Select one of the Grow with Google resources to integrate into a new or existing outreach or virtual services and submit your idea via our simple application. Accepted libraries receive:

  • Funding – $2,000 with minimal application and reporting requirements, with the opportunity to receive an additional $3,000 bonus if your library is selected for a Spotlight Award (view more details).
  • Marketing support – ALA and Google can help get the word out about your program with social media guidance, marketing assets, and more.
  • Technical guidance – Have questions about curriculum resources or programs? Ask Google! Need some best practices in library programming? PLA is here to help!
  • A community of practice – Troubleshoot challenges and share ideas with other libraries that receive funding alongside ALA, PLA, and Google.
  • Advocacy tools – Use our impact evaluation tools and advocacy resources to create and sustain the digital skills plan for your community.

For full program details, review the requirements & eligibility and preview the application (PDF) questions to prepare your application.

Open applications include:

  • Virtual Library Services – now open to all eligible libraries in the U.S. to support continued programming during library closures and Covid-19 response efforts. Apply Now by June 1.

Questions regarding the application and process can be found on our FAQ page, or directed to the Libraries Lead Team at

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Resilient Communities: Libraries Respond to Climate Change is an ALA pilot program made possible by support from a private donor. The program supports public and academic libraries in efforts to engage their communities in programs and conversations that address the climate crisis.

The goals of this project include:

  • Raising awareness and providing accurate information about the climate crisis to the public through libraries
  • Designating libraries as Climate Resilience Hubs, positioning them to provide ongoing public education and community support during extreme weather events
  • Engaging library staff in local partnerships and environmental justice efforts that emphasize bottom-up organizing, shared community leadership, and the centering of those most impacted by climate change, particularly communities of color and underserved communities
  • Creating space in libraries for communities to engage in conversation, mobilize for the initiation of sustainability policies and practices, and build more resilient communities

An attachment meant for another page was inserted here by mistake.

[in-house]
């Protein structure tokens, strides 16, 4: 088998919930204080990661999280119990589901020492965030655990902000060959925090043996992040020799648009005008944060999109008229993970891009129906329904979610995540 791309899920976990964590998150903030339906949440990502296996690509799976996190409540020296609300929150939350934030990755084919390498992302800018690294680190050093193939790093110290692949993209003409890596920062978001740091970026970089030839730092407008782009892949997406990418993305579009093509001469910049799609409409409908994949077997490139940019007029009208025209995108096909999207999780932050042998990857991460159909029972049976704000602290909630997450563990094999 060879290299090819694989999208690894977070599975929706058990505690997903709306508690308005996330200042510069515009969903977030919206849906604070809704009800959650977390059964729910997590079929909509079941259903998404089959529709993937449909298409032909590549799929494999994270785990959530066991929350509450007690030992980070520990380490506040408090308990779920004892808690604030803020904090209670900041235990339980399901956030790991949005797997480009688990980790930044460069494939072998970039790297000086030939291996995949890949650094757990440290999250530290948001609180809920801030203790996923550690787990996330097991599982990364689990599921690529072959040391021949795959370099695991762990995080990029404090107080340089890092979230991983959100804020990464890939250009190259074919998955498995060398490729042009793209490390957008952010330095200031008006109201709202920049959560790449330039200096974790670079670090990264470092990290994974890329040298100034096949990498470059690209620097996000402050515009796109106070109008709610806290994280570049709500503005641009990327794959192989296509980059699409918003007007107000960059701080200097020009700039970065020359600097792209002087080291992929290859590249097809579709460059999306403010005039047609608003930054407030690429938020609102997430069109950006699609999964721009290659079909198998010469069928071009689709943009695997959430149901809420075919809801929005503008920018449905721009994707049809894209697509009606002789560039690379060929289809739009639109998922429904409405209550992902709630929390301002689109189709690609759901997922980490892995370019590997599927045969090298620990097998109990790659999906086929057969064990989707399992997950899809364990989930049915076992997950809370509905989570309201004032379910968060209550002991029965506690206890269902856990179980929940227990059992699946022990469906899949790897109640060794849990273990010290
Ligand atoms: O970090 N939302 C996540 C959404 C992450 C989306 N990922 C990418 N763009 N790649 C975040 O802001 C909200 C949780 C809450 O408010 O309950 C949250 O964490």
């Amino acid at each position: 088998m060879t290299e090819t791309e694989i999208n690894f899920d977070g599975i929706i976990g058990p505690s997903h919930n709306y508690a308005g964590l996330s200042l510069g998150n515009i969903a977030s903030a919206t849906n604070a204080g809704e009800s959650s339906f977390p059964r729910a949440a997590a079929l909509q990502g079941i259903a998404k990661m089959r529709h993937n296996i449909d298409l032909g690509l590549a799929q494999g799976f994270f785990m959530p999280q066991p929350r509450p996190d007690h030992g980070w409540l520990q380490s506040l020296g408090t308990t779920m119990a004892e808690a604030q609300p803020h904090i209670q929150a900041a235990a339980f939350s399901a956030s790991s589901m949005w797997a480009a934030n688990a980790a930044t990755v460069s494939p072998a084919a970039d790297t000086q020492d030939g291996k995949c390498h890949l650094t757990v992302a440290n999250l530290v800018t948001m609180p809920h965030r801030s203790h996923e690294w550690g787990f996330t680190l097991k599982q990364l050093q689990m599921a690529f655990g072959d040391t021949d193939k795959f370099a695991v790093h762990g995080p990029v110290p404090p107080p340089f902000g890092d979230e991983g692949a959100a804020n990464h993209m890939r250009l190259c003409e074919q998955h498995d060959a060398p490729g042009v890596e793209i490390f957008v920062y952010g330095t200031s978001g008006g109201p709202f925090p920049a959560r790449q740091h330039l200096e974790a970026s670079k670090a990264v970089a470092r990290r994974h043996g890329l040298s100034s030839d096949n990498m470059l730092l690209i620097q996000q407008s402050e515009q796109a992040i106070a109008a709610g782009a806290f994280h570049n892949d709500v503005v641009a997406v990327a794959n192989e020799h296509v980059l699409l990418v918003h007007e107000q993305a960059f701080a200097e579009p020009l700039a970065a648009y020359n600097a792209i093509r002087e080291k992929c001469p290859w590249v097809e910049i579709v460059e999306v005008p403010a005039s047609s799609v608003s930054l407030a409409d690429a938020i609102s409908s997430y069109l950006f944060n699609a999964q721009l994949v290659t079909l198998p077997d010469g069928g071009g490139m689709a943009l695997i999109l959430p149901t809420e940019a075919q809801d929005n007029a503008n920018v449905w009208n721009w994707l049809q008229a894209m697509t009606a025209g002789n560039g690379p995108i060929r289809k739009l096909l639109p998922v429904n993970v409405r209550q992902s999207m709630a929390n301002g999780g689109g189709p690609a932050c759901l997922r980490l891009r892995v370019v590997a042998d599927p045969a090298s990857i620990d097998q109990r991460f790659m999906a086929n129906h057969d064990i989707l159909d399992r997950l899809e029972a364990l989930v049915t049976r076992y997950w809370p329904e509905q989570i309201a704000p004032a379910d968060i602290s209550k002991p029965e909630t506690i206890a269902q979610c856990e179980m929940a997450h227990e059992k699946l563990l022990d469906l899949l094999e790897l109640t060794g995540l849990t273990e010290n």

• Identifying and documenting relevant, replicable programming models for future national distribution

ALA will select twenty-five (25) public and academic libraries to receive a Resilient Communities grant.

Applications open online: July 1, 2020
Deadline for submission: August 28, 2020 by 11:59 pm (CDT)
Award notification date: September 21, 2020

STEAM Equity Project

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Public library workers in rural communities are invited to participate in a project that will bring culturally inclusive STEAM (science, technology, engineering, arts, and math) programming and exhibitions to their patrons, especially often-underreached Latino populations.

STAR Net needs creative library leaders who would like to work with us at the intersection of transforming library services, gender equity and cultural inclusion (especially with Latino families), STEAM learning, and positive youth development.

The Space Science Institute's National Center for Interactive Learning (NCIL/SSI), the American Library Association (ALA), Twin Cities PBS (TPT), Institute for Learning Innovation (ILI) and Education Development Center (EDC) invites you to learn more about our new STEAM Equity Project!

To APPLY NOW see ALA’s website to:

Twelve rural libraries will receive $15,000 to enhance STEAM offerings for their communities, three STEAM exhibitions, and more. Those interested in applying are invited to complete a brief, 15-minute Notice of Intent (NOI) about their community demographics and needs by July 20. The STEAM Equity project team will review submissions, and eligible applicants will be invited to submit a full project proposal in August 2020. Learn more and begin the application process online.

The initiative is offered by the National Center for Interactive Learning at the Space Science Institute (NCIL/SSI), the American Library Association (ALA), Twin Cities PBS (TPT), Institute for Learning Innovation (ILI), and Education Development Center (EDC), with funding from the National Science Foundation (NSF).

Learn All the Things!

Crisis Communication for Nonprofits

Tuesday, May 12th, 1:30pm

This is an online event.

The world of crisis communications has changed dramatically. People no longer wait for organizations to put together lengthy responses that explain and justify their actions. At the same time, without thoughtful, careful responses a crisis can grow worse with great velocity. “Crisis Communications for Nonprofits” will give organizations an actionable plan to properly and appropriately handle the unexpected.